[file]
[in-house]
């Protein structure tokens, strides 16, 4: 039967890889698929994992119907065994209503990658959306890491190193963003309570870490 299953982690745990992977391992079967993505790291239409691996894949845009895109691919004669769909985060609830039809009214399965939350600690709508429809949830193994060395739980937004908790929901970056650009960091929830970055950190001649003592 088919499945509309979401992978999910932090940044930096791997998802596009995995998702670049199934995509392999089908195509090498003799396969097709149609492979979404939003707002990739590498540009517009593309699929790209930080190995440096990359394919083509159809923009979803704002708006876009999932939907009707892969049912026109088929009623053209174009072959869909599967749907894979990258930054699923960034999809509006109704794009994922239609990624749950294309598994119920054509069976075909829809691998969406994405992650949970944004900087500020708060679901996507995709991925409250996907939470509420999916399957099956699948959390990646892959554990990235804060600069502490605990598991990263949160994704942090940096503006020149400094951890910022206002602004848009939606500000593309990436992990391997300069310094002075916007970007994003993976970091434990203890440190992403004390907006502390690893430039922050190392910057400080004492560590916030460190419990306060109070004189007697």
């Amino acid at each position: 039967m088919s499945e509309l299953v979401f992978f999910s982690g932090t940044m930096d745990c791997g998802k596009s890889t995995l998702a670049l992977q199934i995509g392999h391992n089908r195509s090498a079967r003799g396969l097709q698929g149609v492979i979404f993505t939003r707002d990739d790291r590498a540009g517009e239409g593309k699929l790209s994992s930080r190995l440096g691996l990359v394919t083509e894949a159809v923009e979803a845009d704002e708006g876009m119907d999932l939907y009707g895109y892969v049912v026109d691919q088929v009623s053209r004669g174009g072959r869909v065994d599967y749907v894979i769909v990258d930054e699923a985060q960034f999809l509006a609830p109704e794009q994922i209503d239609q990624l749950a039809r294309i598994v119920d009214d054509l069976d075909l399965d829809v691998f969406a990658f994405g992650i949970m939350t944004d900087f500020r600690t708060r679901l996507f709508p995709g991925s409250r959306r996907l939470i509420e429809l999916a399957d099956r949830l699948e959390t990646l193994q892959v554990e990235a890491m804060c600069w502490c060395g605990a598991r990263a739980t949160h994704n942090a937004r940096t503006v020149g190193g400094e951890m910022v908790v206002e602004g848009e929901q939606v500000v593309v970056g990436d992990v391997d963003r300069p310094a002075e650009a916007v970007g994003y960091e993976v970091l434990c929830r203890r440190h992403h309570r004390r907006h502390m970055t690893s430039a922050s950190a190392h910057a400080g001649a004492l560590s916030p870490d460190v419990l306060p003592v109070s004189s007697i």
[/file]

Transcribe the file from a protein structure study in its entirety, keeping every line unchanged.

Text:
[in-house]
């Protein structure tokens, strides 16, 4: 039967890889698929994992119907065994209503990658959306890491190193963003309570870490 299953982690745990992977391992079967993505790291239409691996894949845009895109691919004669769909985060609830039809009214399965939350600690709508429809949830193994060395739980937004908790929901970056650009960091929830970055950190001649003592 088919499945509309979401992978999910932090940044930096791997998802596009995995998702670049199934995509392999089908195509090498003799396969097709149609492979979404939003707002990739590498540009517009593309699929790209930080190995440096990359394919083509159809923009979803704002708006876009999932939907009707892969049912026109088929009623053209174009072959869909599967749907894979990258930054699923960034999809509006109704794009994922239609990624749950294309598994119920054509069976075909829809691998969406994405992650949970944004900087500020708060679901996507995709991925409250996907939470509420999916399957099956699948959390990646892959554990990235804060600069502490605990598991990263949160994704942090940096503006020149400094951890910022206002602004848009939606500000593309990436992990391997300069310094002075916007970007994003993976970091434990203890440190992403004390907006502390690893430039922050190392910057400080004492560590916030460190419990306060109070004189007697």
């Amino acid at each position: 039967m088919s499945e509309l299953v979401f992978f999910s982690g932090t940044m930096d745990c791997g998802k596009s890889t995995l998702a670049l992977q199934i995509g392999h391992n089908r195509s090498a079967r003799g396969l097709q698929g149609v492979i979404f993505t939003r707002d990739d790291r590498a540009g517009e239409g593309k699929l790209s994992s930080r190995l440096g691996l990359v394919t083509e894949a159809v923009e979803a845009d704002e708006g876009m119907d999932l939907y009707g895109y892969v049912v026109d691919q088929v009623s053209r004669g174009g072959r869909v065994d599967y749907v894979i769909v990258d930054e699923a985060q960034f999809l509006a609830p109704e794009q994922i209503d239609q990624l749950a039809r294309i598994v119920d009214d054509l069976d075909l399965d829809v691998f969406a990658f994405g992650i949970m939350t944004d900087f500020r600690t708060r679901l996507f709508p995709g991925s409250r959306r996907l939470i509420e429809l999916a399957d099956r949830l699948e959390t990646l193994q892959v554990e990235a890491m804060c600069w502490c060395g605990a598991r990263a739980t949160h994704n942090a937004r940096t503006v020149g190193g400094e951890m910022v908790v206002e602004g848009e929901q939606v500000v593309v970056g990436d992990v391997d963003r300069p310094a002075e650009a916007v970007g994003y960091e993976v970091l434990c929830r203890r440190h992403h309570r004390r907006h502390m970055t690893s430039a922050s950190a190392h910057a400080g001649a004492l560590s916030p870490d460190v419990l306060p003592v109070s004189s007697i």